Welcome to my Astro-Man archive

This site is meant to be a visual archive of every variation of every Man... or Astro-Man? 7" single ever released. Most of what you'll see here comes from my personal collection. As information pours in I will post it, so please comment if you think you have something to add. I have no intention of posting MP3s here. I'm sure you can find the music elsewhere. This is just an attempt to collect information about the band's prolific creation of singles into one spot. If you can get past the fact that I rarely clean my scanner, I think you'll enjoy what you find here.

Use the Table of Contents on the sidebar if you are looking for details on a specific 7".

Monday, March 14, 2011

World Out of Mind!

World Out of Mind! was a Man or Astro-Man? 7" EP released on Estrus Records in 1995 (ES769). The sides are labeled C and D instead of the more standard A and B. The C side featured the songs “Escape Velocity” and “Tomorrow Plus X.” The D side featured “Max Q” and “The Quartermass Phenomenon". It was recorded at Zero Return studio by James Marrer. Art Chantry designed the cover which was printed by Thingmaker (the same print company responsible for the Return to Chaos packaging). The picture sleeve was rather elaborate. It was printed with shiny metallic ink and was rounded on the top. In addition to the rounded top there were three lightning bolts die-cut into the brain picture on the front of the sleeve. There was also a yellow, rounded insert that was visible through the lightning bolt-shaped openings. The record was tucked in behind the insert. The top half of the insert was left solid yellow so it would show through the lightning bolts.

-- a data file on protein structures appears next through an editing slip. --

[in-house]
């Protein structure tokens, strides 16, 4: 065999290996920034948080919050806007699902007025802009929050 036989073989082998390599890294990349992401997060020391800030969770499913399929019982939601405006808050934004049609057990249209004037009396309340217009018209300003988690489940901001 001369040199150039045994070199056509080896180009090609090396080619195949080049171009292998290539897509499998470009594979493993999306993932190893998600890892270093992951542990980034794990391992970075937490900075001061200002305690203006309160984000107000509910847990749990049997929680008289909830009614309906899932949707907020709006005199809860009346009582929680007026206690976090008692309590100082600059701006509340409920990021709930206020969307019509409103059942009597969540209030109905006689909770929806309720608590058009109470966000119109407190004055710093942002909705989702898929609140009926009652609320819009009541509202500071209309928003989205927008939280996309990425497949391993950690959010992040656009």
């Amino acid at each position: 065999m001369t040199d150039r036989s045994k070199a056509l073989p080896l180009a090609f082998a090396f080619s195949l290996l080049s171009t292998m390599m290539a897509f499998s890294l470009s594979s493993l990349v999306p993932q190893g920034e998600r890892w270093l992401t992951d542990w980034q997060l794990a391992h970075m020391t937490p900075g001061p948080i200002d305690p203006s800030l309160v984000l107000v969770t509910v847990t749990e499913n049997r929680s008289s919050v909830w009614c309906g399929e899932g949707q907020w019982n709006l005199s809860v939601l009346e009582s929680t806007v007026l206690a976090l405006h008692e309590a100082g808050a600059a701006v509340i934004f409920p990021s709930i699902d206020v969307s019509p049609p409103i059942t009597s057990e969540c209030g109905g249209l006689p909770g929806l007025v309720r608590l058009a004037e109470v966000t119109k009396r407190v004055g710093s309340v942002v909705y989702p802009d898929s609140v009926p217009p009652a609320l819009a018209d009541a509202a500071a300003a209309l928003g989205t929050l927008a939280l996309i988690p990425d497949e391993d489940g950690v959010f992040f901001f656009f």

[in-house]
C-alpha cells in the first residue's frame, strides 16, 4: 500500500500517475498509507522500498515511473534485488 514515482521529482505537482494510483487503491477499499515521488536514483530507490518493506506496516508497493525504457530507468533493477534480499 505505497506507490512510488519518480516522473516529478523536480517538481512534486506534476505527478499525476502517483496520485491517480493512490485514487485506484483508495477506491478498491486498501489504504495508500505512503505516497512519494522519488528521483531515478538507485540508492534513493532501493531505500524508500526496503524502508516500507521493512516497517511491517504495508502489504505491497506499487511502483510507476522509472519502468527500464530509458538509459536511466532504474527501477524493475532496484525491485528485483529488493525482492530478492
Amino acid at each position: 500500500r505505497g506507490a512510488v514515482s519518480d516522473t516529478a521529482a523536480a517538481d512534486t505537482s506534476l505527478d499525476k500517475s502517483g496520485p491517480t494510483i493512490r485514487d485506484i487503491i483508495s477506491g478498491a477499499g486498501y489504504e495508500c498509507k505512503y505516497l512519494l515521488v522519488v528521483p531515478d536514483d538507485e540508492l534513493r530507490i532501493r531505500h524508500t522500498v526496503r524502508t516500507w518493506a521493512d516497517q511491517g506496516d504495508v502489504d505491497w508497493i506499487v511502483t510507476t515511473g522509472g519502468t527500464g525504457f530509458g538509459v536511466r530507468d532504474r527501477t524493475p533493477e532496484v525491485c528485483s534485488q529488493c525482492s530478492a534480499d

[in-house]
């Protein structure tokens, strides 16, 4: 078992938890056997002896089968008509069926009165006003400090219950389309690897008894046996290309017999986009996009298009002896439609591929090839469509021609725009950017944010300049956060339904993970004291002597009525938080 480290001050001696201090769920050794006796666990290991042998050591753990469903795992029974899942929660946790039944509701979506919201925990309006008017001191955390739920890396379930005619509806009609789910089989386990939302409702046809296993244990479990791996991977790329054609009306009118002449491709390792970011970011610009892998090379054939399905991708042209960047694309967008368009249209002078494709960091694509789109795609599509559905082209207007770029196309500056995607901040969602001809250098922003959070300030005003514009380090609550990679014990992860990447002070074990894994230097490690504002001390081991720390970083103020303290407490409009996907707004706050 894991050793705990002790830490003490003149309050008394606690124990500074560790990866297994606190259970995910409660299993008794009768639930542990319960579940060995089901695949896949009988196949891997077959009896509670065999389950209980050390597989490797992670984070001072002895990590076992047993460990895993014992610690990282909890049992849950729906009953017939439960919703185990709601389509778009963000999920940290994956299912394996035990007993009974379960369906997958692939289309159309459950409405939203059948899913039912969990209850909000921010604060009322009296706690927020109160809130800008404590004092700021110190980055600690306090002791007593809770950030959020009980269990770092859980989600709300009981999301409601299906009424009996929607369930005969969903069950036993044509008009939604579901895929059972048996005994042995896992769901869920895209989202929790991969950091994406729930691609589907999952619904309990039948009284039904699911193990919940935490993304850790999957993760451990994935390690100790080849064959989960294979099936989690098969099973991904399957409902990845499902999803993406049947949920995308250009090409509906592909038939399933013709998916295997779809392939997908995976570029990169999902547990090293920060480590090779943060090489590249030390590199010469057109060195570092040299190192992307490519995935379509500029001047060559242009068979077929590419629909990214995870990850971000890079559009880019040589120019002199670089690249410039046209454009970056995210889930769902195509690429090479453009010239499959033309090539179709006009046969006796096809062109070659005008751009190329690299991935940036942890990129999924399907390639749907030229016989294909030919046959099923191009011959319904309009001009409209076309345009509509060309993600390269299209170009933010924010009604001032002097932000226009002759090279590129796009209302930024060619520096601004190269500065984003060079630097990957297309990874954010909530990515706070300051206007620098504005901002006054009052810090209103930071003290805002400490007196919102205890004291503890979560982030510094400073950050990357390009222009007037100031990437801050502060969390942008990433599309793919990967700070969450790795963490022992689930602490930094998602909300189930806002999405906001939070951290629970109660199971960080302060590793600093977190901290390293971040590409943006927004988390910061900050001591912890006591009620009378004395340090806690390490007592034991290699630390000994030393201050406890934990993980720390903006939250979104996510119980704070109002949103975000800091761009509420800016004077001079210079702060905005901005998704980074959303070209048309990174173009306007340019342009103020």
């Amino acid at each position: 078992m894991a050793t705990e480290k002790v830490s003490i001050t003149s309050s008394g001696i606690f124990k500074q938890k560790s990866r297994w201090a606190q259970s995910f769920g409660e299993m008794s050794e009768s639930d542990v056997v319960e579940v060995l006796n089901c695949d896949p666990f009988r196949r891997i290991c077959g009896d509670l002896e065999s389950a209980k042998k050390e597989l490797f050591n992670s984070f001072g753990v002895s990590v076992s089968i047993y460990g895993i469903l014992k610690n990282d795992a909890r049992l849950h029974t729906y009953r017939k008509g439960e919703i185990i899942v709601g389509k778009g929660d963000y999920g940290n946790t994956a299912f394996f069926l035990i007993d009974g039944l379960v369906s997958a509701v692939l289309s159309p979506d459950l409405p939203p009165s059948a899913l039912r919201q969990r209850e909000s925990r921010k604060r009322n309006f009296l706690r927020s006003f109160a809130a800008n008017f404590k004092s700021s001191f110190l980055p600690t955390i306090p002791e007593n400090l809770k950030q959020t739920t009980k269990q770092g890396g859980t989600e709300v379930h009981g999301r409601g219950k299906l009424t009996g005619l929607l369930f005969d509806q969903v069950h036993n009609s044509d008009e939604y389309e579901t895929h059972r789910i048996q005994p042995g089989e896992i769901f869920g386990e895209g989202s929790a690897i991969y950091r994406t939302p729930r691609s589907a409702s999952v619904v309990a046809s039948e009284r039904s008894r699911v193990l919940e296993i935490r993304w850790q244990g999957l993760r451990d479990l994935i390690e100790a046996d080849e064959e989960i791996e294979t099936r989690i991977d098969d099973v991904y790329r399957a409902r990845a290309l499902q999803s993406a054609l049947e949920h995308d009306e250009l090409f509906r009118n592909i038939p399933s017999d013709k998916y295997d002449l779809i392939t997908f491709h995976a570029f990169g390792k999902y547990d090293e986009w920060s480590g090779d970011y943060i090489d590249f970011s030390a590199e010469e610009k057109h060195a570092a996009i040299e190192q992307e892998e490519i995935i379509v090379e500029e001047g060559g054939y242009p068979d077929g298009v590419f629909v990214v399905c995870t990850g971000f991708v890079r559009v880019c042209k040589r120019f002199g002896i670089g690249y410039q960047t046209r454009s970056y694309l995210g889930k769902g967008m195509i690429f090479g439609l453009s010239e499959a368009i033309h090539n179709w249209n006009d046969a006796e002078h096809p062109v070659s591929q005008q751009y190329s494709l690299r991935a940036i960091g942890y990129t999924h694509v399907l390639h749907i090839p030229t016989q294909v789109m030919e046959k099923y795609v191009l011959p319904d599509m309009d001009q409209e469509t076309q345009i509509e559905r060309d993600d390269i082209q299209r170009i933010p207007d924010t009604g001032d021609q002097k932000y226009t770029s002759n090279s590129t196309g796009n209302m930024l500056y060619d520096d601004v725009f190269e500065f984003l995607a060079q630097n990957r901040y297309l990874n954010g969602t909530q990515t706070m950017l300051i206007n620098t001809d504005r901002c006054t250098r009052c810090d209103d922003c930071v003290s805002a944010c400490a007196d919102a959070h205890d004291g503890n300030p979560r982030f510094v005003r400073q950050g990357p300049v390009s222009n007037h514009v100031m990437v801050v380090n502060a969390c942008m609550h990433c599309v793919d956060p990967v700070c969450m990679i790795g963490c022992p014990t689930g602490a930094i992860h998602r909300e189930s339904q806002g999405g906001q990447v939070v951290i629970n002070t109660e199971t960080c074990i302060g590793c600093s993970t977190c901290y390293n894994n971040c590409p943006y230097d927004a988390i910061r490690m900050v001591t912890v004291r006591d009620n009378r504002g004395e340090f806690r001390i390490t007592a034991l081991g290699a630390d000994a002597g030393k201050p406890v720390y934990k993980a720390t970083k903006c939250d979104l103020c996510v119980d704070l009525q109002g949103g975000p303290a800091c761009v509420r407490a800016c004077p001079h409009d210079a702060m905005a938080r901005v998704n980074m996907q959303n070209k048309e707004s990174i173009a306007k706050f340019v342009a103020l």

Here is the cover next to the insert. Note that the lightning bolts reveal the inside back cover when the insert is removed:

The record itself is pressed onto clear gold vinyl (yellow-orange vinyl: 1000 copies). The old Astroman discography page on Astroman.com, from where I got the 1000 pressed number, also said it was available on black vinyl. I've never seen one, but I've been told that they're out there.

Here is a scan of the record:

Vol. 6 No. 2 of the record label catalog Sir Estrus Quarterly (May-August 1995) ran a 4 3/8" x 5 1/2" ad to promote the upcoming single. The ad puts the number of records being pressed at 1500. Things could have changed by the time the single actually went to press, but a strong argument could be made that 1500 is a better count. Here's the ad, courtesy of Benjamin Brinkman:

There’s actually quite a story about the back cover photo. There are a few images and anecdotes on Art Chantry’s Facebook page that piece the tale together rather well. It involved the use of a massive Tesla coil built and operated by a guy named Dale Travous, a brain built by artist Katherine Cook and the photography of Arthur S. Aubry. Here are the photos and explanations, as per Chantry:

“Dale Travous did things like build giant Tesla coils. His beautiful contraptions averaged about 15-20 feet tall and would generate something like 35 million volts in the 25 foot lightning bolts it emitted. Standing there and watching him fire up one of those monsters (he tapped into the Seattle electrical grid and stole about 6 million volts ever time he started one up. It would destroy radio reception on the AM dial for about a 5 mile radius), it took your breath away. I swear it was like watching God. It rendered you speechless.